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Insecticidal Control of Fall Armyworm in Florida Sweet Corn, 1992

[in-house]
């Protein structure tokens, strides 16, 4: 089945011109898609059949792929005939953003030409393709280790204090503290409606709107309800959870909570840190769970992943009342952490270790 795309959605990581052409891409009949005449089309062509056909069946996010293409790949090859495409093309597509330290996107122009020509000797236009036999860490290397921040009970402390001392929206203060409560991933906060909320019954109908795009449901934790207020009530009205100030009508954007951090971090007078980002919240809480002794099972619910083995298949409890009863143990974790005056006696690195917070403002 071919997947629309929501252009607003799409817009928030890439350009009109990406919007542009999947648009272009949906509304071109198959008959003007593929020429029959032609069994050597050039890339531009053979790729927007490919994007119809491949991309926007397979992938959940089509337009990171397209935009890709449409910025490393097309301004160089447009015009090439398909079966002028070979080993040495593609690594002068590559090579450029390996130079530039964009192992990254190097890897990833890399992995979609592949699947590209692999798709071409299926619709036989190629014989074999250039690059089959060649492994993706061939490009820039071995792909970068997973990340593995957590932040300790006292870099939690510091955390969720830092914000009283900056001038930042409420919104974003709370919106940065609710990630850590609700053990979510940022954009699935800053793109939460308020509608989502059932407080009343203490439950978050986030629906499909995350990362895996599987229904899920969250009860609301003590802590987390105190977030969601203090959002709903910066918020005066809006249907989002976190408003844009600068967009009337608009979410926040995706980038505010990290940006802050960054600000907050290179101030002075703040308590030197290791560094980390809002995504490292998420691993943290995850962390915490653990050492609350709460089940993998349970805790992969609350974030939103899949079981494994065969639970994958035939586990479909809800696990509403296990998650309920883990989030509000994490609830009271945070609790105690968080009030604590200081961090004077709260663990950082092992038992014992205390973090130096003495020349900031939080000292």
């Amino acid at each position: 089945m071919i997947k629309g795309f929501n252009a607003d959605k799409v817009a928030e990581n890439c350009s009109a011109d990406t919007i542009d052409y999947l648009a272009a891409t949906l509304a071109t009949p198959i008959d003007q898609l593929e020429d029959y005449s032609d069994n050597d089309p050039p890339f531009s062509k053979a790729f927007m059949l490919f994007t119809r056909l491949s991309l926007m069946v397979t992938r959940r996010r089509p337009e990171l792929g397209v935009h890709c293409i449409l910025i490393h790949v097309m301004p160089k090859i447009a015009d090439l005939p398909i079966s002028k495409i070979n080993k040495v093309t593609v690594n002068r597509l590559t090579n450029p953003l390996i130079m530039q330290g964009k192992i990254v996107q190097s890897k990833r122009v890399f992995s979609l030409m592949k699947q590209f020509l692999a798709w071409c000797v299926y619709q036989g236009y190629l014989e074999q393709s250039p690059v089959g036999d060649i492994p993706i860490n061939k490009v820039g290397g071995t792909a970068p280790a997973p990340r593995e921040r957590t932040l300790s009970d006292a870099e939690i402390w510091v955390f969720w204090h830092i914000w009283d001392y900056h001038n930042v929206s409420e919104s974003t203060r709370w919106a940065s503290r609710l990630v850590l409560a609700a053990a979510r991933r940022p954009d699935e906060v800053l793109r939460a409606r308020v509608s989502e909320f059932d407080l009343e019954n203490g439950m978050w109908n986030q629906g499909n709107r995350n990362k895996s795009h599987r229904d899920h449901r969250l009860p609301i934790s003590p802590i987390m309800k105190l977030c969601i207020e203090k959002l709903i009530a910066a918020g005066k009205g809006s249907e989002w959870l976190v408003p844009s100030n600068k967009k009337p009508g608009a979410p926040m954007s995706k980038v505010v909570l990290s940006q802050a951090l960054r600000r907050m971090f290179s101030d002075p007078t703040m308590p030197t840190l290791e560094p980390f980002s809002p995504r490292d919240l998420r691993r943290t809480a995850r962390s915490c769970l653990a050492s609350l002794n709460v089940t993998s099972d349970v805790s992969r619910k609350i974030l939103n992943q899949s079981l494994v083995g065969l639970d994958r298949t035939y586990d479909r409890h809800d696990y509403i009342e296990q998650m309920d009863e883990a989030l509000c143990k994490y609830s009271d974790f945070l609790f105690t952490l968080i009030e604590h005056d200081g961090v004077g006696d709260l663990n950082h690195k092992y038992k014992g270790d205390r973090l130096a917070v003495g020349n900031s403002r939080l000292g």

Insecticidal Control of Fall Armyworm in Florida Sweet Corn, 1992 Downloaded from https://academic.oup.com/amt/article-abstract/19/1/97/4639283 by DeepDyve user on 02 August 2020 E: VEGETABLE CROPS Arthropod Management Tests, Vol. 19 97 'Alpi ne' 'Sil ver Queen' No. No. Mean no. worms/ marketable marketable 10 ears Mean no. worms/15 ears ears/15 ears/10 Treatment Rate/acre ears CEW FAW ECB ears CEW FAW Condor OF 2.00 qt 10.00b 3.50a 1.25ab 0.25b 5.33bc 6.33ab 3.00a TD 2321 0.90 lb AI 14.25a 0.75a 0.00b 0.25b 9.00ab 1.33ab 0.33a Karate IE 0.02 lb AI 14.75a 0.00a 0.00b 0.00b 10.00a 0.00b 0.00a Larvin 3.2F 0.75 lb AI 12.75ab 1.25a 1.25ab 0.00b 7.66ab 3.33ab 1.00a Asana XL 0.04 lb AI 7.66ab 0.00b 3.33a — — — — Untreated check 3.00c 4.00a 5.75a 4.50a 2.66c 7.33a 4.66a Means in a column with a letter in common are not significantly different (P = 0.05, Ryan's Q Test). CORN (SWEET): Zea mays L. 'Florida Staysweet' P. A. Stansly and B. M. Cawley (5 IE) Fall armyworm (FAW); Spodoptera frugiperda (J. E. Smith) University of Florida—IFAS SW Florida Research & Education Center P.O. Drawer 5127 Immokalee, FL 33934 INSECTICIDAL CONTROL OF FALL ARMYWORM IN FLORIDA SWEET CORN, 1992: Six raised beds on 6 ft centers prepared on 17 Aug included a fertilizer bottom mix of 1000 lbs/acre of 5-16-8 and 800 lbs/acre of 19-0-19 placed in a central band at bedding. Beds were fumigated with 220 lbs/acre of methyl bromide injected every 5 inches across the bed width and sealed immediately with white-faced, black polyethylene. On 5 Oct, two seeds per hole of the cultivar 'Florida Staysweet' were planted in two rows 10 inches apart in the center of each bed and later thinned to one plant per space. Manzate 200 was applied weekly with a plot sprayer at 100 psi to prevent leaf blight and rust. Each of two sets of 3, 240 ft rows was divided into two blocks, 50 ft long, with 100 row ft between blocks. Each row was randomly assigned one of 2 treatments or a control water-treatment in a RCB design. Spray applications were made weekly over 8 weeks beginning 30 Oct using a C0 pressurized backpack sprayer manufactured by Weed Systems, Inc., Gainesville FL. At an operating pressure of 40 psi, the first 5 applications were calibrated at a rate of 30 gpa and the last 3 at 45 gpa. The surfactant, APSA-80 (80% Alkyl Aryl Alkoxylate) was added at the rate of 0.3% to the Larvin application. Armyworm counts and damage ratings were made one day prior to the first treatment and weekly thereafter by examining the whorl and the next 2 adjacent leaves before tasseling and all ears thereafter. The following numerical ranking system was used for damage ratings: 0: no damage, 1: windowing to 10%, 2: 11-30%, 3: 31-40%, 4: 41-50%, and 5: greater than 50%. Larvae observed during field evaluations were recorded. Plots were harvested on 21 Dec and 7 Jan. All the mature ears were collected and counted and weighed. The number of damaged ears was noted and ears weighed. Numbers of fall armyworm were relatively low throughout most of the trial, possibly due to the late planting date. Significant differences (P < 0.05) in damage ratings and between insecticide treatments and water-sprayed controls occurred on four sample dates. Differences in FAW between the two sprayed treatments were not significant. Differences in number and weight of damaged ears were significant between insecticide treatments and controls. Again, differences between insecticide treatments were not significant. Florida Agricultural Experiment Station Journal Series No. N-00887. Mean over all 16 Nov 23 Nov 30 Nov samples 2 Nov 9 Nov 14 Dec Damage x Damage x Damage No. Damage x Damage x Damage x Damage x Rate/acre (%) FAW (%) FAW (%) FAW (%) FAW (%) FAW (%) FAW TRT (%) FAW Karate 1.61b 0.03a 8.81a 0.00a 0.00a 0.00a 2.94a 0.02b 0.25 lb 5.05b 0.00a 4.50a 0.00a 0.00b 0.00b 5.29a 0.10a 0.77b 0.00a 3.35a 0.13ab Larvin 20 oz 1.76b 0.00a 4.69b 0.55a 6.42a 0.00a 0.65b 0.00a Control n/a 2.16a 0.07a 6.41a 0.36a 13.24a 1.56a 16.10a 0.06a 9.19a 0.25a 12.49a 0.00a 7.69a 0.44a Means followed by the same letter in the same column indicate no significant differences between treatments (Duncan's multiple range P < 0.05). Marketabl e ears Damagec ears Treatment Rate/acre Number Wt. (lbs) Number Wt. (lbs) Karate 0.25 lb 150.25a 96.30a 1.00b 0.38b Larvin 20 oz. 165.75a 105.90a 2.75b 1.62b Control 121.50a 77.65a 14.75a 9.35a http://www.deepdyve.com/assets/images/DeepDyve-Logo-lg.png Arthropod Management Tests Oxford University Press